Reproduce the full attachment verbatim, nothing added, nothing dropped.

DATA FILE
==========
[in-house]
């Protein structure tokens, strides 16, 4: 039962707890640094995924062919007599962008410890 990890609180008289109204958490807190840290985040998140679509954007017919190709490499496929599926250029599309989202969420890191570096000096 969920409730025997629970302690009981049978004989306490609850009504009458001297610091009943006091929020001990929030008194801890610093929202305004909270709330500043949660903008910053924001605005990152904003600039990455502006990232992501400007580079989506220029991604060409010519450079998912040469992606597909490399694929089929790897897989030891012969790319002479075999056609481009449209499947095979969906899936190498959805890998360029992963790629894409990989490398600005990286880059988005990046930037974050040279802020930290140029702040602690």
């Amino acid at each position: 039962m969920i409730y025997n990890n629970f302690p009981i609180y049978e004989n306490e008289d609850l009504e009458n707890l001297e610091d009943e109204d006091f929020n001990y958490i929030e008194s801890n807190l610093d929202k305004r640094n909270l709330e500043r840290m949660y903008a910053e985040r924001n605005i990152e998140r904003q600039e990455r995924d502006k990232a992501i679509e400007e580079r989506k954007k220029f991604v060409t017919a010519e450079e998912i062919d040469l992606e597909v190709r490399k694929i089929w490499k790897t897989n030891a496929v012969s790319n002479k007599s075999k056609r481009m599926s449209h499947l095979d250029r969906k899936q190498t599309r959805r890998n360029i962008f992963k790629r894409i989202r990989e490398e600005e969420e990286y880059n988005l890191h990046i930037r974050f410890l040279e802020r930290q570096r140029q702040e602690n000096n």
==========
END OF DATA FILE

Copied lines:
[in-house]
């Protein structure tokens, strides 16, 4: 039962707890640094995924062919007599962008410890 990890609180008289109204958490807190840290985040998140679509954007017919190709490499496929599926250029599309989202969420890191570096000096 969920409730025997629970302690009981049978004989306490609850009504009458001297610091009943006091929020001990929030008194801890610093929202305004909270709330500043949660903008910053924001605005990152904003600039990455502006990232992501400007580079989506220029991604060409010519450079998912040469992606597909490399694929089929790897897989030891012969790319002479075999056609481009449209499947095979969906899936190498959805890998360029992963790629894409990989490398600005990286880059988005990046930037974050040279802020930290140029702040602690």
């Amino acid at each position: 039962m969920i409730y025997n990890n629970f302690p009981i609180y049978e004989n306490e008289d609850l009504e009458n707890l001297e610091d009943e109204d006091f929020n001990y958490i929030e008194s801890n807190l610093d929202k305004r640094n909270l709330e500043r840290m949660y903008a910053e985040r924001n605005i990152e998140r904003q600039e990455r995924d502006k990232a992501i679509e400007e580079r989506k954007k220029f991604v060409t017919a010519e450079e998912i062919d040469l992606e597909v190709r490399k694929i089929w490499k790897t897989n030891a496929v012969s790319n002479k007599s075999k056609r481009m599926s449209h499947l095979d250029r969906k899936q190498t599309r959805r890998n360029i962008f992963k790629r894409i989202r990989e490398e600005e969420e990286y880059n988005l890191h990046i930037r974050f410890l040279e802020r930290q570096r140029q702040e602690n000096n």